5. Steem @rt-international: Famed biologist Richard Dawkins in hot water after ‘eugenics’ argument - Dawkins didn't endorse the practice and acknowledge that there are legitimate moral and ethical concerns, but said on Twitter that as a practical matter, eugenics would work. A Twitter meltdown ensued. The full quote that caused the firestorm on Twitter is this:
    It’s one thing to deplore eugenics on ideological, political, moral grounds. It’s quite another to conclude that it wouldn’t work in practice... Of course it would. It works for cows, horses, pigs, dogs & roses. Why on earth wouldn’t it work for humans? Facts ignore ideology.
    (A 10% beneficiary setting has been applied to this post for @rt-international.)


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The amazing corruption of the USG, particularly by the pharmaceutical industry, is fairly obvious to anyone that seeks information on the issue. I tend to the theory that US power is basically a result of it's amenity to corruption, leading to it's utility to whatever cabal is seeking to project power and thrusting the US into that role in power projection.

Recently work was published on using CRISPR to modify t-cells to mop up cancer after it has been genotyped using PCR. Claims were that the technique basically cured all cancer. If this is actually factual, then curing cancer has become DIY, since CRISPR is tabletop tech today. Big Pharma will not profit from this, so research funding for the tech is predictable. Zero.

Regarding Dawson, clearly he intended to incite controversy. Eugenics is nothing more than selective breeding, which is applicable to all sexually reproducing species. There's a pool of NPC's that are available for triggering at a moments notice on a variety of topics, and the use of the word 'eugenics' by Dawson appears to be a deliberate ploy to trigger that cohort due to it's association with Nazism. If he wanted to discuss techniques of animal husbandry, which is all eugenics is, without inciting controversy, he could have simply avoided the word.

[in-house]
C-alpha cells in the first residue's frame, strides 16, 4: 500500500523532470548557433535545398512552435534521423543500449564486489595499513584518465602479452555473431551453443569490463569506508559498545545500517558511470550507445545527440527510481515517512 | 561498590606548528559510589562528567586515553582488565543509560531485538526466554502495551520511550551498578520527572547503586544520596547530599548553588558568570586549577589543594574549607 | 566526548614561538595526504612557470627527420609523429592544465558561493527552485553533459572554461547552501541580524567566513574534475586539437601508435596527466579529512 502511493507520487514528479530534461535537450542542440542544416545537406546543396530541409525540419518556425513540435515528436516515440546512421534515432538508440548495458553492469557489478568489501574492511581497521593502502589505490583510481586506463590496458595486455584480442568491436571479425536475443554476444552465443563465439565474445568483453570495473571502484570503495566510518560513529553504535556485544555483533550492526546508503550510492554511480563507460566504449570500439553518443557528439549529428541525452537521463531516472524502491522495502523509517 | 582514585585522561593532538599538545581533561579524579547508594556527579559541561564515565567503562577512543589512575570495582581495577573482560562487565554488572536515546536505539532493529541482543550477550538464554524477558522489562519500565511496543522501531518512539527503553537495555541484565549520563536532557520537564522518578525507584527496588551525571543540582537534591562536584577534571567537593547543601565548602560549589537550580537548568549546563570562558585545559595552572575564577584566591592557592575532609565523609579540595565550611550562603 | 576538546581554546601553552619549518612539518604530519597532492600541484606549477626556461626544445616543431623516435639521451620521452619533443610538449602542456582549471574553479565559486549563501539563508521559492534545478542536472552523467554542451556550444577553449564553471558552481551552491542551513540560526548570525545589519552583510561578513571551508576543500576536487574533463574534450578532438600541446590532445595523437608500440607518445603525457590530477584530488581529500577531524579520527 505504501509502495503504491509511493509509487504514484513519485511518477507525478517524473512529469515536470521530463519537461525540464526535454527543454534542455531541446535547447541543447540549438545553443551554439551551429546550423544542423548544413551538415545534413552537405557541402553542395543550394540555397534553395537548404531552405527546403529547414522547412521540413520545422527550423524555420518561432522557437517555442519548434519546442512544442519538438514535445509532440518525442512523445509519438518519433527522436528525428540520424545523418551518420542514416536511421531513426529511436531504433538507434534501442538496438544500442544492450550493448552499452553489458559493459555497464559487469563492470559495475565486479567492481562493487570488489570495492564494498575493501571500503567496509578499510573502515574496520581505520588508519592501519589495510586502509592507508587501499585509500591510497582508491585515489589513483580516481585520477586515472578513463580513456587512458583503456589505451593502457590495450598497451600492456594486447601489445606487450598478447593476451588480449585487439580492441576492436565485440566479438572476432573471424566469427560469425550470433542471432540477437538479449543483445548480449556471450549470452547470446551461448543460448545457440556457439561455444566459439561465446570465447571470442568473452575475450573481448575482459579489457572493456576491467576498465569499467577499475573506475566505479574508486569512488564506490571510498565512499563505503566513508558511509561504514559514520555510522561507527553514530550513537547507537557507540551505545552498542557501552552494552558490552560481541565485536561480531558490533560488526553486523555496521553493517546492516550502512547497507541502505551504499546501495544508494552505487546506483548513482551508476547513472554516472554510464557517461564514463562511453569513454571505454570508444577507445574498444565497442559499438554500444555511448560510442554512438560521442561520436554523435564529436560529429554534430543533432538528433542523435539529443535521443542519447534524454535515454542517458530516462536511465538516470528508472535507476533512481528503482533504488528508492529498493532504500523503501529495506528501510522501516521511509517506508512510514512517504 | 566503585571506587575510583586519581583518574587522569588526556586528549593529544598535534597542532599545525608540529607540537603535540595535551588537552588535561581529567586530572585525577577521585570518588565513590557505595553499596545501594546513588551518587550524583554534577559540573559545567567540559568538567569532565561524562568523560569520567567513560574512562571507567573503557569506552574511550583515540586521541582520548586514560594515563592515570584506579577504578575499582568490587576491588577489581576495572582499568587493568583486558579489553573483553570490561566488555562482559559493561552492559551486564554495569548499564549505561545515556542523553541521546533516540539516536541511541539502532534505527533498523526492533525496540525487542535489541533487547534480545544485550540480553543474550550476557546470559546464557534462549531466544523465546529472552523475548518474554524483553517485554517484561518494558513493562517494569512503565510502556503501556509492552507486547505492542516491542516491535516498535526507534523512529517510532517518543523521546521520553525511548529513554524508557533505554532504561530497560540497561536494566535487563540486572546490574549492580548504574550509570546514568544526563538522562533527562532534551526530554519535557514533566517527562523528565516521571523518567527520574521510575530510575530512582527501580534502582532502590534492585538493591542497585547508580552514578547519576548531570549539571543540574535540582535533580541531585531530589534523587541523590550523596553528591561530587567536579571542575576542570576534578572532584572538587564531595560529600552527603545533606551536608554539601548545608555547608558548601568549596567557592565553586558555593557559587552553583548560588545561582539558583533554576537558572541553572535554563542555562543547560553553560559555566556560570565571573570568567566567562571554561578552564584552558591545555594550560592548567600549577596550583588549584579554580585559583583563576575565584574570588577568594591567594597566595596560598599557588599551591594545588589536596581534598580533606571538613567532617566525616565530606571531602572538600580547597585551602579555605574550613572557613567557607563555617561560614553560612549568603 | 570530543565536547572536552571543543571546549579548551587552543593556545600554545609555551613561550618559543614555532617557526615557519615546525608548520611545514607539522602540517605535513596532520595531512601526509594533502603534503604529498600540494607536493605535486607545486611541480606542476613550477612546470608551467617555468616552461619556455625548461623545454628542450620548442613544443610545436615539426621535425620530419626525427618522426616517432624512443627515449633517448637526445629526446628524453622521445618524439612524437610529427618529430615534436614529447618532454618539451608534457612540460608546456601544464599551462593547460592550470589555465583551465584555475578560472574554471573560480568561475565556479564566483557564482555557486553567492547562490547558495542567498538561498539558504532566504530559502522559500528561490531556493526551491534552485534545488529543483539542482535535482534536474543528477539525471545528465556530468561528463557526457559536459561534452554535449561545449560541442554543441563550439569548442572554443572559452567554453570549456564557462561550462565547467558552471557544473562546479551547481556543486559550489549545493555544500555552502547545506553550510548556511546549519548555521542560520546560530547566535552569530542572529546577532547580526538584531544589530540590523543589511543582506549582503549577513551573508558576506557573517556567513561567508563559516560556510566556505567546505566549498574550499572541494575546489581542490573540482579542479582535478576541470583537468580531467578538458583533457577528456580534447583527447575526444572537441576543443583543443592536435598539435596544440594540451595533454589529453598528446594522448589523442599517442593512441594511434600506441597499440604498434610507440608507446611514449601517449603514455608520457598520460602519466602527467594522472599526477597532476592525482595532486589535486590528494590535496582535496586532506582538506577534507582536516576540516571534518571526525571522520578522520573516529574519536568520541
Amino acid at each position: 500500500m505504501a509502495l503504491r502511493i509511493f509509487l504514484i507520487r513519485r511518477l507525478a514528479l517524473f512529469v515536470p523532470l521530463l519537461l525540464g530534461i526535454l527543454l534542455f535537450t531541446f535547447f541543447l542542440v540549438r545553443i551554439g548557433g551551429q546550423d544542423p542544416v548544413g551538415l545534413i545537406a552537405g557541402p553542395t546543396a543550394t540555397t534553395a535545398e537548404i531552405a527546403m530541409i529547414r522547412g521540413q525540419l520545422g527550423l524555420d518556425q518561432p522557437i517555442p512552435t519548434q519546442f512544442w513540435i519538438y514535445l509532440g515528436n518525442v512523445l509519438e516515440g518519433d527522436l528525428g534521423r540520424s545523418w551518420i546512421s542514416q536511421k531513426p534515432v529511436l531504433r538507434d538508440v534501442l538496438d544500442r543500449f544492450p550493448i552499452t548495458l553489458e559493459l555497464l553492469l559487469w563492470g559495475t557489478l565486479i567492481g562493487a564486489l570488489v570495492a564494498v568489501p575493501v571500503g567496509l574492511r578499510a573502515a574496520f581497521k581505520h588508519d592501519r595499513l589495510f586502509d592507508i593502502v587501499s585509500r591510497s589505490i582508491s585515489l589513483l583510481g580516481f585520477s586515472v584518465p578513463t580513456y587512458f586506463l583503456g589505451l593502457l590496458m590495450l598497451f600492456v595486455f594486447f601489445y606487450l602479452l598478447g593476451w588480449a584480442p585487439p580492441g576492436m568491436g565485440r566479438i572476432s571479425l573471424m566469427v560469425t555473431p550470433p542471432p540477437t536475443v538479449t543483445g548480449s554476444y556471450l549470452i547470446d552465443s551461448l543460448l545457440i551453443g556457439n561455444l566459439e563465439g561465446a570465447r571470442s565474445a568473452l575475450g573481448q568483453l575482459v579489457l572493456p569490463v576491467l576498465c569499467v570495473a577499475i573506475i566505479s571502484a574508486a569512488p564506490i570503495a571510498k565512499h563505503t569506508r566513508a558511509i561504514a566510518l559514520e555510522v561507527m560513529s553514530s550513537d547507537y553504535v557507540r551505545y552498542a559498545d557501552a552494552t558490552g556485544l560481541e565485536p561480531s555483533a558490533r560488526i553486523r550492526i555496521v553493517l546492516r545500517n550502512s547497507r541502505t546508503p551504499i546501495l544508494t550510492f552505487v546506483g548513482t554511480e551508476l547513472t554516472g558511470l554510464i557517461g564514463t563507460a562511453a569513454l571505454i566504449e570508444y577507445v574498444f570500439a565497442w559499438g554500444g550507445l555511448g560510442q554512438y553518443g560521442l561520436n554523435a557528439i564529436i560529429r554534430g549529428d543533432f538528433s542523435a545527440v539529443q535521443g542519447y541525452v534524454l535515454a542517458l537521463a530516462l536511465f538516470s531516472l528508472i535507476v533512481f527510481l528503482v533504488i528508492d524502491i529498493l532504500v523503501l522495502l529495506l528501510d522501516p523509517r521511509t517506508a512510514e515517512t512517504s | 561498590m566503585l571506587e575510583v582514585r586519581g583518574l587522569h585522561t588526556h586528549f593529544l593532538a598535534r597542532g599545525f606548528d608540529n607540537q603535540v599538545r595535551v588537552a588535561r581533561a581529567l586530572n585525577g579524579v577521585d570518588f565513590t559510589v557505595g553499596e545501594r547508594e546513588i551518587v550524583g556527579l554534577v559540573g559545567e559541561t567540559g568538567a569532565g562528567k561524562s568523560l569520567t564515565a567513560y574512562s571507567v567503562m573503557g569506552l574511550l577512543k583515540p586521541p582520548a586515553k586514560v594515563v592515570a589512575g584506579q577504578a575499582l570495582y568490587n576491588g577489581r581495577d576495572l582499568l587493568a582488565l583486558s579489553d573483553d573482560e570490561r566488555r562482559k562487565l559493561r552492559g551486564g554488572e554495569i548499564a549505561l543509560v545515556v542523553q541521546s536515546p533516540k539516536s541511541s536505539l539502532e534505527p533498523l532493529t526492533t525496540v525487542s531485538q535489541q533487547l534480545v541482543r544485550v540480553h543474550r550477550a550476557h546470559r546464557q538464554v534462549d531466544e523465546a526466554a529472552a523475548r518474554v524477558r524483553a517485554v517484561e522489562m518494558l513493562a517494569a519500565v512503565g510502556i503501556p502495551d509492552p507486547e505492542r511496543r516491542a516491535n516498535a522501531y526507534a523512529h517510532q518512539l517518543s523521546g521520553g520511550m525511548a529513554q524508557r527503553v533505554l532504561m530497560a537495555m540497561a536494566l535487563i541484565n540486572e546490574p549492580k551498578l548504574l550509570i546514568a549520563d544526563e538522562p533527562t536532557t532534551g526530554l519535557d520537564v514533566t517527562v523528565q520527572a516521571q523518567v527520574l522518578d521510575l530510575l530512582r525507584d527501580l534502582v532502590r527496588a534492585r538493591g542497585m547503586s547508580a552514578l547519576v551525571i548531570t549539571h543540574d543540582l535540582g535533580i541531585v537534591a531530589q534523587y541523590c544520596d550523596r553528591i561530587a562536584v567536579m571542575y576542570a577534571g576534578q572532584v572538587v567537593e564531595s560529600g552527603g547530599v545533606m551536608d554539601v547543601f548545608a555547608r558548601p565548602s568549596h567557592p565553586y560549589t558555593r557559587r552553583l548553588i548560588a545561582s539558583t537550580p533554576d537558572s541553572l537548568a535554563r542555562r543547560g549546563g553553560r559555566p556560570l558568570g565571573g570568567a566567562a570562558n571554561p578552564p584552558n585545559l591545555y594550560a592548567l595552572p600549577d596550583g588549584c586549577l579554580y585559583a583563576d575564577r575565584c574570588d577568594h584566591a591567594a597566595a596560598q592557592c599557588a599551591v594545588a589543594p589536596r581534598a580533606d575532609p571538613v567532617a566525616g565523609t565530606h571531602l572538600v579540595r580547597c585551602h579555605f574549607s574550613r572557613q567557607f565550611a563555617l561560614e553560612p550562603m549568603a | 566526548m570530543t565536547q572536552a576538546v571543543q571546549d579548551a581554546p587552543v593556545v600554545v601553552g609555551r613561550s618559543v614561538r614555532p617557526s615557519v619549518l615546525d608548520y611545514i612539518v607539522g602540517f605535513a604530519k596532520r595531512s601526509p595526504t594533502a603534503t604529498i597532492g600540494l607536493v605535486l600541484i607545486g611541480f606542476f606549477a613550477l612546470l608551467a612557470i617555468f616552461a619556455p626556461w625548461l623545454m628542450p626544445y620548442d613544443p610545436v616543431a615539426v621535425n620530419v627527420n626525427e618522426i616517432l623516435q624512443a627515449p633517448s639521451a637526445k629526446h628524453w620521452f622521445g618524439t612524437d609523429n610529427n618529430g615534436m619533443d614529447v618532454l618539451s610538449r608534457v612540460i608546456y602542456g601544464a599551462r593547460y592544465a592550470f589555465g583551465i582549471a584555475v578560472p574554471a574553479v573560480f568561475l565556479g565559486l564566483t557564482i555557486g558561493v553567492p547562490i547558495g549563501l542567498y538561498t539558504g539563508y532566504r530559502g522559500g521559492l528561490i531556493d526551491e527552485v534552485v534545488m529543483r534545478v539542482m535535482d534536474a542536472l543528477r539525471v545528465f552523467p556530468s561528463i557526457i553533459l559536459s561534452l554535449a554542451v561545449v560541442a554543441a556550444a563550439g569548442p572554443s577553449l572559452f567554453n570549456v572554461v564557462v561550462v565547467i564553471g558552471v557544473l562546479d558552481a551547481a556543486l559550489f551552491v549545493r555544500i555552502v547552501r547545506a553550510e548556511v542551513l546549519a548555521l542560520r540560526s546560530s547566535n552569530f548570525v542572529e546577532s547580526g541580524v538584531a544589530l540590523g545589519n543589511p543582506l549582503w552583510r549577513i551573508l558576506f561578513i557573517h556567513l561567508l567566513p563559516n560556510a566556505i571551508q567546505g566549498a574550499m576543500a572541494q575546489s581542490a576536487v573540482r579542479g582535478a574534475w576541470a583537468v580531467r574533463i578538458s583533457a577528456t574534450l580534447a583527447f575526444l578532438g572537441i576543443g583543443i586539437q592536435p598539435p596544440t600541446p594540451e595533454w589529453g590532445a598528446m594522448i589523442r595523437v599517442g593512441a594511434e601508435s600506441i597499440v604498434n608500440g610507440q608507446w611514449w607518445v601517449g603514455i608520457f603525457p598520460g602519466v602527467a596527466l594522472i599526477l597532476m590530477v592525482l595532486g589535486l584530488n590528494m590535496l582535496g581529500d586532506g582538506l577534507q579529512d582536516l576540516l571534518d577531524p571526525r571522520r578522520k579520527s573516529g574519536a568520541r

Thanks!

Thanks for the reply!

On your point about cancer and CRISPR, I meant to add a link back to Curating the Internet: Science and technology digest for January 30, 2020 when I got done summarizing, but it was a long article, and it slipped my mind at the end. That post included something similar to what you're talking about, a Immune discovery 'may treat all cancer'.

It doesn't really contradict the author's advocacy for medical conservatism, though. Something like that would almost certainly have clear benefits and strong evidence. And I thought that the perspective on screening is important.

On corruption, as-is typical of mainstream scientists, the article actually focused far more on corruption between doctors and big-pharma, but I agree with your perspective that at the core the USG programs are what make that corruption possible.

On eugenics, you're probably right that Dawkins was intentionally stirring the pot. I can't think of many other reasons to make that statement with such controversial phrasing... or even, really, to make it at all.

In fact the article linked is exactly what I was referring to.

cancer_therapy_inf640nc.png

The new genes delivered via viral vectors would be inserted using CRISPR. There are other mechanisms for inserting genes, but CRISPR is pretty dominant in the field today.

Supporting the #posh initiative. Shared on Twitter and Facebook.